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Handb Exp Pharmacol. 2011;(200):509-48. doi: 10.1007/978-3-642-13443-2_21.

Methylxanthines and human health: epidemiological and experimental evidence.

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Department of Human Health and Nutritional Sciences, University of Guelph, Guelph, ON, Canada, N1G 2W1.


When considering methylxanthines and human health, it must be recognized that in many countries most caffeine is consumed as coffee. This is further confounded by the fact that coffee contains many bioactive substances in addition to caffeine; it is rich in phenols (quinides, chlorogenic acid, and lactones) and also has diterpenes (fatty acid esters), potassium, niacin, magnesium, and the vitamin B(3) precursor trigonelline. There is a paradox as consumption of either caffeine or caffeinated coffee results in a marked insulin resistance and yet habitual coffee consumption has repeatedly been reported to markedly reduce the risk for type 2 diabetes. There is strong evidence that caffeine reduces insulin sensitivity in skeletal muscle and this may be due to a combination of direct antagonism of A(1) receptors and indirectly β-adrenergic stimulation as a result of increased sympathetic activity. Caffeine may also induce reduced hepatic glucose output. With the exception of bone mineral, there is little evidence that caffeine impacts negatively on other health issues. Coffee does not increase the risk of cardiovascular diseases or cancers and there is some evidence suggesting a positive relationship for the former and for some cancers, particularly hepatic cancer.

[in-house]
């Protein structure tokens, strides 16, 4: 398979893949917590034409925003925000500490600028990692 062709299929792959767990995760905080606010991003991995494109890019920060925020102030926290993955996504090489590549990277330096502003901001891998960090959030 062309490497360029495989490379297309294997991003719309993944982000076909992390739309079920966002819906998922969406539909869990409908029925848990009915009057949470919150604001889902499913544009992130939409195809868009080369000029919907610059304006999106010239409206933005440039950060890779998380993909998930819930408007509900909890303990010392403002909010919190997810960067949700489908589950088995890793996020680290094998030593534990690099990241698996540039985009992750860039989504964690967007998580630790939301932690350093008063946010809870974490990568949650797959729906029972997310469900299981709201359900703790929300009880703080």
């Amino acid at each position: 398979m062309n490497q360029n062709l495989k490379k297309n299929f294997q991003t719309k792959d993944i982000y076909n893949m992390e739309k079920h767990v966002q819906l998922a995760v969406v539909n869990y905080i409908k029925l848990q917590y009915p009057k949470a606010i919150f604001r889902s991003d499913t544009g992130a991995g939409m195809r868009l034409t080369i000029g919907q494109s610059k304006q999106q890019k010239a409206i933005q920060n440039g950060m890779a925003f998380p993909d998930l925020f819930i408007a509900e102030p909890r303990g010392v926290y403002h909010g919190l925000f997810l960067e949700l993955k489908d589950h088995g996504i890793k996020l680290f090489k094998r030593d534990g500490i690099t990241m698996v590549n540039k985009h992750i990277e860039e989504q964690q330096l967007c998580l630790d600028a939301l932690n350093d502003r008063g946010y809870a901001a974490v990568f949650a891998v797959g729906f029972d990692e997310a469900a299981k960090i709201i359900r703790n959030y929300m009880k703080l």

[Indexed for MEDLINE]

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